Comcast Corp. is working with TiVo on an advertising system that will slap new, updated commercials into already-recorded programs.
Philadelphia-based Comcast, the US’s numero uno cable company, announced last month it would start offering TiVo’s DVRs by 2006.
Viewers looking to sit back and watch their favourite shows recorded months ago would have their old commercials replaced with brand spanking new ones.
Like a Big Brother stalker in your very own home, the system could rummage through your viewing patterns to serve up specific adverts targeted at lucky old you.
The new technology could help make DVRs more palatable to advertisers and the television networks because it should increase the chances of someone watching an ad rather than fast-forwarding through it.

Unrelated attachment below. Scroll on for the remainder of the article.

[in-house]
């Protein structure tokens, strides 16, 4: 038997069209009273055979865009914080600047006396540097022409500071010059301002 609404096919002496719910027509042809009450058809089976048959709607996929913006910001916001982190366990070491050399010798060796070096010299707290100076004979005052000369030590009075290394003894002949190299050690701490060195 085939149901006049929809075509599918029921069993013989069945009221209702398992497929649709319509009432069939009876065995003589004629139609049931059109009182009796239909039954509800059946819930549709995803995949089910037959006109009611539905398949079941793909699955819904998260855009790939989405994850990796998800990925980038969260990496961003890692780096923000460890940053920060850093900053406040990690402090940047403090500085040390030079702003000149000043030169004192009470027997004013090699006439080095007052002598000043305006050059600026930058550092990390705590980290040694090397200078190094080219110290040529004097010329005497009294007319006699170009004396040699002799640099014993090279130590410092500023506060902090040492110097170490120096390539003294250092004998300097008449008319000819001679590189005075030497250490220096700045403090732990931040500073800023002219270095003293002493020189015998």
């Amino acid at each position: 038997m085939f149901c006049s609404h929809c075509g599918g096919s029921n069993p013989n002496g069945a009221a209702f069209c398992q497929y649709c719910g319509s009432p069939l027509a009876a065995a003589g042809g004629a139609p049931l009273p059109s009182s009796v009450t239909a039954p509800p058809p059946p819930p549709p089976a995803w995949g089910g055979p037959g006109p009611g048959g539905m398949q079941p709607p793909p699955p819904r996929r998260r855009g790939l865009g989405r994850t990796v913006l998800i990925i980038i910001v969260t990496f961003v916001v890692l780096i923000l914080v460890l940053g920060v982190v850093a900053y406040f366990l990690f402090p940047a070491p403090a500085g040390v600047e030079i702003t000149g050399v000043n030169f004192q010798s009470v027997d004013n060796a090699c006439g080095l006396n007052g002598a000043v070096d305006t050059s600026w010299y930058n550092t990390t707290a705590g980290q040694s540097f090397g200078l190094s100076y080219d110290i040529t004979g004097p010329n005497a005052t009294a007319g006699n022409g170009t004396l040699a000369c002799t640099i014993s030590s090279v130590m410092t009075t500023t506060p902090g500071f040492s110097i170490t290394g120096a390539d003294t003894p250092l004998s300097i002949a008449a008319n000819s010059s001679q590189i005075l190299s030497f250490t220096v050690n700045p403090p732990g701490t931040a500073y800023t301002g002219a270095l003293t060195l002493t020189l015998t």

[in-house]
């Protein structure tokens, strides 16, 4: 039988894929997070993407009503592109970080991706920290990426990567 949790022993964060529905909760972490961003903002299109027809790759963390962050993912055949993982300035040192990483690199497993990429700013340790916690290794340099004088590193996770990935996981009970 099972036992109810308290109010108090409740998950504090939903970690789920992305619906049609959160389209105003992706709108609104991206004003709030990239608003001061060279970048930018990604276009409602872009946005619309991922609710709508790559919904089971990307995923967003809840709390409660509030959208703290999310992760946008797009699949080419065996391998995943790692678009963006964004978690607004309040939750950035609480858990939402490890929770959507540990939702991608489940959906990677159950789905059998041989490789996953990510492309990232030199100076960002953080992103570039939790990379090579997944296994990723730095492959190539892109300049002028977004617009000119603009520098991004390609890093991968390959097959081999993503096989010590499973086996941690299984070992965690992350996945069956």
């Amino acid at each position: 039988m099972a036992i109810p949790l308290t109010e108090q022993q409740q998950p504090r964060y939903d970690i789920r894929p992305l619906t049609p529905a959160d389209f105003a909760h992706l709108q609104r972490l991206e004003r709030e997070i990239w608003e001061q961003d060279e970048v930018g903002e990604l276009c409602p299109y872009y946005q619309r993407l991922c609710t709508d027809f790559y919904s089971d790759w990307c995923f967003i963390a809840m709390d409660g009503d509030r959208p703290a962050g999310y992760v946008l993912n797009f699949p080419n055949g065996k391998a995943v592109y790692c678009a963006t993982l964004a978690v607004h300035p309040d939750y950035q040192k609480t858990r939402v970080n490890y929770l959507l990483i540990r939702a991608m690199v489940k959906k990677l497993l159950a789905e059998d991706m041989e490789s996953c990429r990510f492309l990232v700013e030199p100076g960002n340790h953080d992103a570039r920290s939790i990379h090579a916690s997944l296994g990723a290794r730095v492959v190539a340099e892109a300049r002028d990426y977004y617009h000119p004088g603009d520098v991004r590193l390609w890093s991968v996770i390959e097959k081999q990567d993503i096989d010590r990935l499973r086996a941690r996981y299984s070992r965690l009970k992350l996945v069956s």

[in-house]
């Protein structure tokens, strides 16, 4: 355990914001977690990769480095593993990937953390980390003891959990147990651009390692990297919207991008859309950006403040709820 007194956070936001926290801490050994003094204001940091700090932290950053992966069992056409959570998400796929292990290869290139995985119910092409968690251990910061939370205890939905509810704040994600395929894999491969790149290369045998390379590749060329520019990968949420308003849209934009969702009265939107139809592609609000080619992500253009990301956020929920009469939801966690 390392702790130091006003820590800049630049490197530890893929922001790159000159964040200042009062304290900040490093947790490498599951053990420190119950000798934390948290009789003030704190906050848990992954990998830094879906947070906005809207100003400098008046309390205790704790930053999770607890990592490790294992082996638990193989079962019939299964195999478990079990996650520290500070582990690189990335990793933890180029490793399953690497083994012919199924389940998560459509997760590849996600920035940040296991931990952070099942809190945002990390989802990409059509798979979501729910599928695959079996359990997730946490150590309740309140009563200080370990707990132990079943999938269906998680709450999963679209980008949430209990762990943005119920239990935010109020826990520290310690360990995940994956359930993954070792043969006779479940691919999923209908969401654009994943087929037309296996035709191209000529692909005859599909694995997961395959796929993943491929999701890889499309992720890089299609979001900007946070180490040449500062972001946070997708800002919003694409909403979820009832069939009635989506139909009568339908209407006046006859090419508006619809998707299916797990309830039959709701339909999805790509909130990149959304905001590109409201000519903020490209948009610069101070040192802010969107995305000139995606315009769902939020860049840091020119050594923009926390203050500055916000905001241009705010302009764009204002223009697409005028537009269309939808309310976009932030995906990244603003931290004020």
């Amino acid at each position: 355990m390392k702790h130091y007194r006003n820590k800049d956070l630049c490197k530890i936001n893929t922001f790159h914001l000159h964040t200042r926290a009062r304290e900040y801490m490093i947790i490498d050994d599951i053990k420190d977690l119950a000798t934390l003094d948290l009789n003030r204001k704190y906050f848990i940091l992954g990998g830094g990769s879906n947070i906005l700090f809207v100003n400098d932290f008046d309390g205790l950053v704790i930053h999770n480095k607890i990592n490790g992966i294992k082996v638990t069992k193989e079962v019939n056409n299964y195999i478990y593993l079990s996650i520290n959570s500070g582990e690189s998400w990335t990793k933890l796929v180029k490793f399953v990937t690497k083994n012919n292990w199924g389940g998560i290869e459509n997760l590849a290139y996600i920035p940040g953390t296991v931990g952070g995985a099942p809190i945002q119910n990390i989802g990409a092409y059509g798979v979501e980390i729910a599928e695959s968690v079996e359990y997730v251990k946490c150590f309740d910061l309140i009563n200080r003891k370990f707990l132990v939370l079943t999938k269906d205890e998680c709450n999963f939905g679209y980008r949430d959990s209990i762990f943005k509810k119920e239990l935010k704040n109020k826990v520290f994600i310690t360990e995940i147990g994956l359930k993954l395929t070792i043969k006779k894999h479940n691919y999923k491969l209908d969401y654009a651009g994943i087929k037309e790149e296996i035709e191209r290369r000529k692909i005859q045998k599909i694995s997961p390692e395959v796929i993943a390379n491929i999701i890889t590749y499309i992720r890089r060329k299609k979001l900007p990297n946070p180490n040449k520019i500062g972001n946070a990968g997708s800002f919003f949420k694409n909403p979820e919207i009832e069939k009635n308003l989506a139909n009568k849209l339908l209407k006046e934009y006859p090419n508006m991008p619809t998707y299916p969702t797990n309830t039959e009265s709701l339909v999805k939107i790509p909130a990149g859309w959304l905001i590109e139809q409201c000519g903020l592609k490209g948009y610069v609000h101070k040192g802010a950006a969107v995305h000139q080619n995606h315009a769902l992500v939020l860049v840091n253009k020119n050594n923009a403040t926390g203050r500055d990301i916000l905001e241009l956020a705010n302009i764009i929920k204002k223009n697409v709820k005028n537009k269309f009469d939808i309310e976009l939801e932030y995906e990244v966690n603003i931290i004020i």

Comcast Chief Executive, Brian Roberts, was clearly stoked by the idea; “In the long term, advertising is going to be a big winner. They’re going to get more bang for the buck.”
We think it makes sense to offer advertising that is directly targeted to the viewer; it could even be of use if the selection is comprehensive enough.
As to if TiVo owners would find this acceptable is quite a different issue. Many of the early purchasers of TiVo’s bought them because they wanted to avoid adverts and the only way DVR manufacturers will stop those people fast forwarding through ads, is to physically remove the button off the remote.
Separately, TiVo and satellite broadcaster, The DirecTV Group, announced a deal to let both companies sell advertising for TiVo recorders. The DVRs recently began showing static images, such as company logos, when fast-forwarding some shows.
Under the pact, both companies are free to sell ads on the service, and each retains its respective revenue from any sales.